Sometimes there are no adequate words one can use to explain something. Indeed, there are some revelations that baffle people and should cause them to raise a great many questions. One such revelation is the recent story that a great portion of clinical trials of pharmaceutical drugs are never published or are buried where they cannot be readily accessed.

According to the Annals of Internal Medicine, nearly one-third of all studies are left completely unpublished and inaccessible to anyone but the group that performed the study. This analysis included medicines such as antidepressants, antipsychotics and blood pressure medication — medicines that society at large has a bit of a vested interest in knowing about.

All clinical trials are required to be registered at clinicaltrials.gov, but this is not the same as publishing. The material is not present in the public database of medicine studies, PubMed. Thus, it creates a situation where groups can claim they performed a study without having to demonstrate evidence. Fortunately, the industry at large operates on an assumption that a study not put through PubMed isn’t relevant, but it still raises uncomfortable questions about why they aren’t going public in the first place.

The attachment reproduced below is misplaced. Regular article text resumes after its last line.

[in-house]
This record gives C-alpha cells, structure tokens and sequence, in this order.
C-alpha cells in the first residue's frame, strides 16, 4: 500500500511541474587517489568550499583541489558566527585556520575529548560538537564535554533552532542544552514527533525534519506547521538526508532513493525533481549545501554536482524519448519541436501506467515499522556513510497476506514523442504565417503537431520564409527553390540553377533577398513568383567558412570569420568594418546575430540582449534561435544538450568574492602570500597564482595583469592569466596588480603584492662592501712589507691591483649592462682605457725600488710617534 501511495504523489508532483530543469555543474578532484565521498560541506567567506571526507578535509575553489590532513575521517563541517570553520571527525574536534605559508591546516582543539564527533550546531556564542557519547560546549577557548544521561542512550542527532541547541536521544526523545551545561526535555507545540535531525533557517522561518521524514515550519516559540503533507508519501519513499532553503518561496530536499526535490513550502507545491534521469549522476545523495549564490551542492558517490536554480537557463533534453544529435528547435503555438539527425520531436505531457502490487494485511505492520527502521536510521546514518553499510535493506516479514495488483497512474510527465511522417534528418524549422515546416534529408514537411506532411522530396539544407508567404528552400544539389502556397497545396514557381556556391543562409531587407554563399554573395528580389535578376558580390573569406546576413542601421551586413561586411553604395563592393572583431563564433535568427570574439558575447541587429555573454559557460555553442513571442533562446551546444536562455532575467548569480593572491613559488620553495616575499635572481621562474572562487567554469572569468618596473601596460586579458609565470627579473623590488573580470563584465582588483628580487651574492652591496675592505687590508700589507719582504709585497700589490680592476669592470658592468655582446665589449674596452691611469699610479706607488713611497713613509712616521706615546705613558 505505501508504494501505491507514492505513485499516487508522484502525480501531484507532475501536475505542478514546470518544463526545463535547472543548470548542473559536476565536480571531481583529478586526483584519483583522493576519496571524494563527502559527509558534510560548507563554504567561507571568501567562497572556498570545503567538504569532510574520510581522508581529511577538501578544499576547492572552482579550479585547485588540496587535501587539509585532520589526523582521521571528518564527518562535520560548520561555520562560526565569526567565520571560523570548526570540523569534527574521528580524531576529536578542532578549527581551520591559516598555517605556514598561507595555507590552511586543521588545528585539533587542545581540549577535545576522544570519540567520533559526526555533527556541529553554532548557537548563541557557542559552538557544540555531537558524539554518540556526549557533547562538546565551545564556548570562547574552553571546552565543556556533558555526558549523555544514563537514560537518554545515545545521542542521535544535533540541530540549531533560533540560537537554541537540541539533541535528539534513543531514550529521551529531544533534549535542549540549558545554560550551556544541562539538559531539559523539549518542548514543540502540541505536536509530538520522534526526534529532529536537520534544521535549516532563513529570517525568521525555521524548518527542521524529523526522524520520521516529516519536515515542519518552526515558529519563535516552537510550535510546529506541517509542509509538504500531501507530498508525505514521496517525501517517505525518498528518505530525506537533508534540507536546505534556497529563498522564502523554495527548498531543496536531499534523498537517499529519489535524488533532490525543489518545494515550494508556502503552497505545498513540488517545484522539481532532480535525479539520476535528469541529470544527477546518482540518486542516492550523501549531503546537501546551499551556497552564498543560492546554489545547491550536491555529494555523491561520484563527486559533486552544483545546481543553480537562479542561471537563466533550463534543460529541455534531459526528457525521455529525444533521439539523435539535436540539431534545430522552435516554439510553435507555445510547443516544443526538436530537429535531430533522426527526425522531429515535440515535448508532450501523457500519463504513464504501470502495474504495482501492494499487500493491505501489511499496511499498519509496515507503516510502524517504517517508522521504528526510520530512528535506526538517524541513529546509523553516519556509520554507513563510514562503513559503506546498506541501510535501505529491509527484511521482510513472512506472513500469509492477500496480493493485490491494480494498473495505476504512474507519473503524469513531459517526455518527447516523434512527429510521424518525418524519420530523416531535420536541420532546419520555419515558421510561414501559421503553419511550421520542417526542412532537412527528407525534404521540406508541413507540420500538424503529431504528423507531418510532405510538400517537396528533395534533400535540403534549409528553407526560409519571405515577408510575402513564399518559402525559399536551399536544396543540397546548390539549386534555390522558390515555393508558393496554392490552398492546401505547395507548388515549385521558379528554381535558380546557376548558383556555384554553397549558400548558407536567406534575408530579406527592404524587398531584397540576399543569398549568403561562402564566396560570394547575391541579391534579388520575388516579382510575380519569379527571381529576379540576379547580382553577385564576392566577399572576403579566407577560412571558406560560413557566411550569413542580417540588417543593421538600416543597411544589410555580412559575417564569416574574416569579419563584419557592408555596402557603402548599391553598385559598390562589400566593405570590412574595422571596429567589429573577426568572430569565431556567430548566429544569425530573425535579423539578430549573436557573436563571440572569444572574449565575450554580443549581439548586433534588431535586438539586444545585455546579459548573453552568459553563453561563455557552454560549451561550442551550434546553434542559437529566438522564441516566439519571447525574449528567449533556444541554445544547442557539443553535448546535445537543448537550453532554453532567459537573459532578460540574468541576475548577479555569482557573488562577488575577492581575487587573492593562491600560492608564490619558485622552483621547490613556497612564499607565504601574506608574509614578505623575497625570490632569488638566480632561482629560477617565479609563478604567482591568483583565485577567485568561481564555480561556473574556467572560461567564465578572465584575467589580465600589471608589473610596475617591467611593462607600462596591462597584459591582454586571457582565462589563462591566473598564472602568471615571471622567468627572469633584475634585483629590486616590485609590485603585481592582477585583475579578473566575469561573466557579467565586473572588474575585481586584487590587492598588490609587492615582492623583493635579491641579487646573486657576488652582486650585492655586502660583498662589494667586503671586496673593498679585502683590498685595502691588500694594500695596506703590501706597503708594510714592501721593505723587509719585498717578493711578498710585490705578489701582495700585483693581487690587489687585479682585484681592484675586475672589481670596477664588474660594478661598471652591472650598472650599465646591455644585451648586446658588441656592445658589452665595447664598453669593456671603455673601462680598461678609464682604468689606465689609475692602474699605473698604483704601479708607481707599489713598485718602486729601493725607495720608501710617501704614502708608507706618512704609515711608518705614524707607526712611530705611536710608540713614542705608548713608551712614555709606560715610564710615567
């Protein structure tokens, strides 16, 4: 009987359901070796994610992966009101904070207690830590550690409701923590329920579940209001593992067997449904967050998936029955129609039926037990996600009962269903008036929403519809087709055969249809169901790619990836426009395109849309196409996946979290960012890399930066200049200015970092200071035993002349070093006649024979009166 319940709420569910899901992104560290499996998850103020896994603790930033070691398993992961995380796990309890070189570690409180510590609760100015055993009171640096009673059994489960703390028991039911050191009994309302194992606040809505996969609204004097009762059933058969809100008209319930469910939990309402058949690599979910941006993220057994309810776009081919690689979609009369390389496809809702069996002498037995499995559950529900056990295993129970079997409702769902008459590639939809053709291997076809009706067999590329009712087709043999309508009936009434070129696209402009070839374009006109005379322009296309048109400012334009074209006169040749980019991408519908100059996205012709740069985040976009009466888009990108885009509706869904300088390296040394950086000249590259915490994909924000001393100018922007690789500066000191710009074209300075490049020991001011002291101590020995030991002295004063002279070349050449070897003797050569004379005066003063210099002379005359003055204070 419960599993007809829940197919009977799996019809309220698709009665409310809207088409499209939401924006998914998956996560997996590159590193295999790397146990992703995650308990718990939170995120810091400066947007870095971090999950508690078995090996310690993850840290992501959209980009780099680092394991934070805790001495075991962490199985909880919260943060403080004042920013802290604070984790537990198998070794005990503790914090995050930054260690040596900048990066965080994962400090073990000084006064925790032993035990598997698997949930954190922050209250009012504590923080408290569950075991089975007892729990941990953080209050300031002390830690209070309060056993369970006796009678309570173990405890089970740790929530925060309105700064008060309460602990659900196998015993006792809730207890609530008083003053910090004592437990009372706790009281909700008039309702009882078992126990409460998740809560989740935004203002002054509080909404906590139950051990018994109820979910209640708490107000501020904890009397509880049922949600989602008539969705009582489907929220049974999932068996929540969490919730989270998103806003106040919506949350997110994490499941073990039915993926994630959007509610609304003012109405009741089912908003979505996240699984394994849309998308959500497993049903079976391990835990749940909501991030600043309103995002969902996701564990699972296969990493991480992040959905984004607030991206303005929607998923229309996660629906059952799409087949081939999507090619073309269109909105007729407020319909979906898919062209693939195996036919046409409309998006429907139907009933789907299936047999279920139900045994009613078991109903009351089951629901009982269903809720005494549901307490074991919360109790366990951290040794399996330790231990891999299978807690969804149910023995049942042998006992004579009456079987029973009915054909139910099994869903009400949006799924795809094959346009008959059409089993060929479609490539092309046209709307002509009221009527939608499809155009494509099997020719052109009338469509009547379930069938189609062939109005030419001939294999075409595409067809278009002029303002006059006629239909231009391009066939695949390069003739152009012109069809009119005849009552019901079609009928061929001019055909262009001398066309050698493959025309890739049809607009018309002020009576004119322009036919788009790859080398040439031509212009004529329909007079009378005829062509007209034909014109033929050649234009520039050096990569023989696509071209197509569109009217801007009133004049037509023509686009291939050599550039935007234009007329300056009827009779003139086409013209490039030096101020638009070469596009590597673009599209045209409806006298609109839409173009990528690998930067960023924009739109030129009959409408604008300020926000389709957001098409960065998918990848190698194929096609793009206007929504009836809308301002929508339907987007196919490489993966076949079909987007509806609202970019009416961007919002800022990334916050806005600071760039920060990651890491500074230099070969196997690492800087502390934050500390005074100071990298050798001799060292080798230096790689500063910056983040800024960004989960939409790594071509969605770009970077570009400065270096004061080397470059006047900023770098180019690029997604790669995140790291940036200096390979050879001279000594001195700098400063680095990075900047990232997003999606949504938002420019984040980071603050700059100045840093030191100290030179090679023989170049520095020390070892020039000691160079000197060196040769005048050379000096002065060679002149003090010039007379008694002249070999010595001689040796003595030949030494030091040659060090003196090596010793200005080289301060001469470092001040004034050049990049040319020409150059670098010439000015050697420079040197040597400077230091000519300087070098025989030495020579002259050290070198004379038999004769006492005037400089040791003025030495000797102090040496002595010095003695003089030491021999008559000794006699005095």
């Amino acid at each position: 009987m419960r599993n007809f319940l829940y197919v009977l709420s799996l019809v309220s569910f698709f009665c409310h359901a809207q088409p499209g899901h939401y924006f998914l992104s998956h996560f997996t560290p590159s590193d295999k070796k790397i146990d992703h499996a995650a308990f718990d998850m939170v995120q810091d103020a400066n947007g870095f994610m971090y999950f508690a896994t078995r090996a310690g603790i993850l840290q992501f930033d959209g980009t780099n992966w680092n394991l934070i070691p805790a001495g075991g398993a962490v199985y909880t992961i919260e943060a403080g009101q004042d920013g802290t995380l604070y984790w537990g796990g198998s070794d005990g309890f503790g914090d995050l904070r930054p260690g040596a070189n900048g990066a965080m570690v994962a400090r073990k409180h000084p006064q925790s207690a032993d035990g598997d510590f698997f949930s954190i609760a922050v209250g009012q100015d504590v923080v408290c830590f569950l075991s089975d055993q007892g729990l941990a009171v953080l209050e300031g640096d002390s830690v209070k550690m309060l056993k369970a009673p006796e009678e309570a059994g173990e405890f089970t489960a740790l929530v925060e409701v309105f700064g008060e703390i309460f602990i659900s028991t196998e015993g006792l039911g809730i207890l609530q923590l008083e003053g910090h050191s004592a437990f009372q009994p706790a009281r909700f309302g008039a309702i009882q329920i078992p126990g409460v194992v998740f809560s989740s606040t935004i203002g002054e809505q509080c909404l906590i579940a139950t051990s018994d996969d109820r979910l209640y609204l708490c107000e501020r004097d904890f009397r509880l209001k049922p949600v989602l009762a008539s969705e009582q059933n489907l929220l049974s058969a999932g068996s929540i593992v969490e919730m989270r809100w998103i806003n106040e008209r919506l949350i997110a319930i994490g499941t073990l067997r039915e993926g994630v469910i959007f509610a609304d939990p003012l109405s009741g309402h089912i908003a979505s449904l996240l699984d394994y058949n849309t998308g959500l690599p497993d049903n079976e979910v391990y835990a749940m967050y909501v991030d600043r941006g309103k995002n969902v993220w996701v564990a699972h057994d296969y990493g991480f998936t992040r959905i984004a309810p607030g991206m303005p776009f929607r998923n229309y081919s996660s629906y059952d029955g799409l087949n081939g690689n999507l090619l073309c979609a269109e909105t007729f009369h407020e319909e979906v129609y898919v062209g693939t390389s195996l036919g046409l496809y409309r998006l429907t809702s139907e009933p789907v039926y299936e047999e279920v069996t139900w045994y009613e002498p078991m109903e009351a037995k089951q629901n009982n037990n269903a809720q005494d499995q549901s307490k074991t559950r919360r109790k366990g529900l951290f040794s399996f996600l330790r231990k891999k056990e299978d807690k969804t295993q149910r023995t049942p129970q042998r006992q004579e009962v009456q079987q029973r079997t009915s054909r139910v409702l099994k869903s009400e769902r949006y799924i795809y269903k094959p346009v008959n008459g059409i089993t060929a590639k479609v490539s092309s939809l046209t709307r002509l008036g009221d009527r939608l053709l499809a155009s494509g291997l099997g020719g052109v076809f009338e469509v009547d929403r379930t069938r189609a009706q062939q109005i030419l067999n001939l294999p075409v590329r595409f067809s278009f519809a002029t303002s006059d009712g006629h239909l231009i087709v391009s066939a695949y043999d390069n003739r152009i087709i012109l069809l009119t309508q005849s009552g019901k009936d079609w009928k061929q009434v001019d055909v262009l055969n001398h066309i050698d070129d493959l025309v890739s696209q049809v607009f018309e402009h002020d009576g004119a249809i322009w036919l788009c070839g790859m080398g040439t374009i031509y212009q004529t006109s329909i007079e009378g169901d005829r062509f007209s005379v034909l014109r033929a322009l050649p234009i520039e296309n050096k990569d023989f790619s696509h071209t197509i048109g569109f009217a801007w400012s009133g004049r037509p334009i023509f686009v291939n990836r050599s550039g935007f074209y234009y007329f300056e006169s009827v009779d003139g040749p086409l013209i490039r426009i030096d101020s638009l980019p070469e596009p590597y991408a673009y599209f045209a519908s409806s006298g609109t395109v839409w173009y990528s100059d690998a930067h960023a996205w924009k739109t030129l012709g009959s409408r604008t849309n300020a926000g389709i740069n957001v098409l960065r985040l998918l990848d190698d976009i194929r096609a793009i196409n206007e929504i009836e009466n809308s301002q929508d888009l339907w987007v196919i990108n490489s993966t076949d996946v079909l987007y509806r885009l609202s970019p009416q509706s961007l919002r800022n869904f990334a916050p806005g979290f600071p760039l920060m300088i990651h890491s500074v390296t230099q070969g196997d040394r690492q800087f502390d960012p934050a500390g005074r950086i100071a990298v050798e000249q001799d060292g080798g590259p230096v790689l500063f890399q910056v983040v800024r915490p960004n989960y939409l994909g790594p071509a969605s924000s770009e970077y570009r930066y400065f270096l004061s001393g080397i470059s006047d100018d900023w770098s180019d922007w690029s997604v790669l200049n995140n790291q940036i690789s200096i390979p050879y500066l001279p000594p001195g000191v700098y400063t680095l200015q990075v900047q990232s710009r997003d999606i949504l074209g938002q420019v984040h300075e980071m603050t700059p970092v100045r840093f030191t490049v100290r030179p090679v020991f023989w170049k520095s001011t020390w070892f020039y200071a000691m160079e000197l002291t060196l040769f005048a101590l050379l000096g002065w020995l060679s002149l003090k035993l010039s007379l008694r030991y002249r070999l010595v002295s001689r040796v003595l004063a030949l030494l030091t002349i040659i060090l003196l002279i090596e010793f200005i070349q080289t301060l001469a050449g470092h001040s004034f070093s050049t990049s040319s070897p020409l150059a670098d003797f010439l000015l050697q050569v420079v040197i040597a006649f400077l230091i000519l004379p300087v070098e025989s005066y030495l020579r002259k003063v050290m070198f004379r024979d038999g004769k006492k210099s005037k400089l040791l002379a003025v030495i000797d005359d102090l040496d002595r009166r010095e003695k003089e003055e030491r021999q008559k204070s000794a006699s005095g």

This creates a situation known as publication bias. By observing the requirement that they publish to the less public site, pharma companies then can pick and choose which articles see the light of day. Thus more positive articles and studies are shown to the public at large, creating a more positive perception of drugs such as antidepressants than the medical studies might perhaps warrant.

Doctors need to very seriously consider this. They often learn about a drug long after the trials are finished, and at a time when trials may not be being currently performed. If this kind of publication bias is genuinely the norm, do doctors want to risk prescribing these potentially-compromised medicines to their patients?

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